Self-actualization is used in several different psychological theories, but this week’s blog
focuses on the use put forth by Carl Rodgers who I’ve discussed previously in regards to unconditional positive regard. Rogers stated that “The organism has one basic tendency and striving—to actualize, maintain, and enhance the experiencing organism.” What this means is that humans strive to integrate all aspects of self: Body, heart, mind, and soul. This integration leads to the ability to be “genuine” in self-presentation, so that stating a though reflects how one thinks, feels, and is.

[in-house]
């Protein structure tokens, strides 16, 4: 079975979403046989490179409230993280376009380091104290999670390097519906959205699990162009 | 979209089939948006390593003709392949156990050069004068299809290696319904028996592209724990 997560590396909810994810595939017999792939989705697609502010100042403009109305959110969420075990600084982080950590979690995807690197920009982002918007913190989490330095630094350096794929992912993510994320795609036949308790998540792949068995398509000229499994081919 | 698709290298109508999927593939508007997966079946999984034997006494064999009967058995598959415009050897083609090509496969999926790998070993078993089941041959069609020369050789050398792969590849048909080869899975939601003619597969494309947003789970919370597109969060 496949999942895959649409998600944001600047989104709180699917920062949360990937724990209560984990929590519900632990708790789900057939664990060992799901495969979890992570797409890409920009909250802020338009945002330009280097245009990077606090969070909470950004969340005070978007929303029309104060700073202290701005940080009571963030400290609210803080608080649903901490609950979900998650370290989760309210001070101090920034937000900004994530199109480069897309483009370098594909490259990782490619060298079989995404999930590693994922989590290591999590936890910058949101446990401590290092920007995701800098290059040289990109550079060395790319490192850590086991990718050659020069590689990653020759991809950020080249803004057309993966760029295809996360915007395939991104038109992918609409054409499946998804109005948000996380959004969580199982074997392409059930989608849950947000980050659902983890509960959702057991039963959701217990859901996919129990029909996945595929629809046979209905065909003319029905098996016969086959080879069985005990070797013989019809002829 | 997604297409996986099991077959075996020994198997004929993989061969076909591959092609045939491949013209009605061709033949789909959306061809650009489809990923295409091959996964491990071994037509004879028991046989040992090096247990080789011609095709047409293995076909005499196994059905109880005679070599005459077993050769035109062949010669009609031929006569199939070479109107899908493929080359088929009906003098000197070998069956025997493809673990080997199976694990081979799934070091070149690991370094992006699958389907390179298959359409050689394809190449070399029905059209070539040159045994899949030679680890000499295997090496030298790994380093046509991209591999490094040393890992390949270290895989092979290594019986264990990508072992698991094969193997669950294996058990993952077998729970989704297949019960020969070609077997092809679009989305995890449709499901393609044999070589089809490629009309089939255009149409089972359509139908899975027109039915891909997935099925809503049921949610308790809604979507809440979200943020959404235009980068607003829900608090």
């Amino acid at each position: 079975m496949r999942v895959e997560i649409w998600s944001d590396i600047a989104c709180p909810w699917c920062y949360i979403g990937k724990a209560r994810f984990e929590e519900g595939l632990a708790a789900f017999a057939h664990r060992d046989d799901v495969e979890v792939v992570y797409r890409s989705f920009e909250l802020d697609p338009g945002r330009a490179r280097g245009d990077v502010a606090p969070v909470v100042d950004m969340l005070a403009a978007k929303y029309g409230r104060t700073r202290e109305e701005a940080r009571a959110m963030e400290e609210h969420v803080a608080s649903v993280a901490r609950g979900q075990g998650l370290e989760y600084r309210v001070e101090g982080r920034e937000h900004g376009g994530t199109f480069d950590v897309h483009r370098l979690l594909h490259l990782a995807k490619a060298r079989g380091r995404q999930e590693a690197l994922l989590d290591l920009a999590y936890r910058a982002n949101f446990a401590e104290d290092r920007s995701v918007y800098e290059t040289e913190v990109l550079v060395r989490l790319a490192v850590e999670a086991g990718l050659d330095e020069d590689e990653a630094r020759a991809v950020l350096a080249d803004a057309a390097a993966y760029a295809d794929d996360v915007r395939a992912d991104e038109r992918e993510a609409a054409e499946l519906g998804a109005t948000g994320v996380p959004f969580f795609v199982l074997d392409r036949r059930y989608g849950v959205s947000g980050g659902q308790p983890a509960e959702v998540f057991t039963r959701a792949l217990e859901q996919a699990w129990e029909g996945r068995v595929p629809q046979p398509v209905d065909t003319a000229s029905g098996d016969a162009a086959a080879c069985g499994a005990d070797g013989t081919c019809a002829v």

To achieve this there are prerequisites for self-actualization. These prerequisites include:
- A wish to be oneself
- To be fully human, to fulfill oneself
- To be completely alive, risk being vulnerable
- Uncovering more painful aspects of self in order to grow.
To self-actualize one needs to be aware of and okay with who they are, and being able to manage less “good” aspects of self while not denying or ignoring them. It is when a person has fully accepted themselves, integrated both the good and bad, and aware of both aspects of self that they can be considered self-actualized. When people are self-actualized their “ideal self” (i.e., who I want to be) is congruent with their actual behavior (i.e., how I am).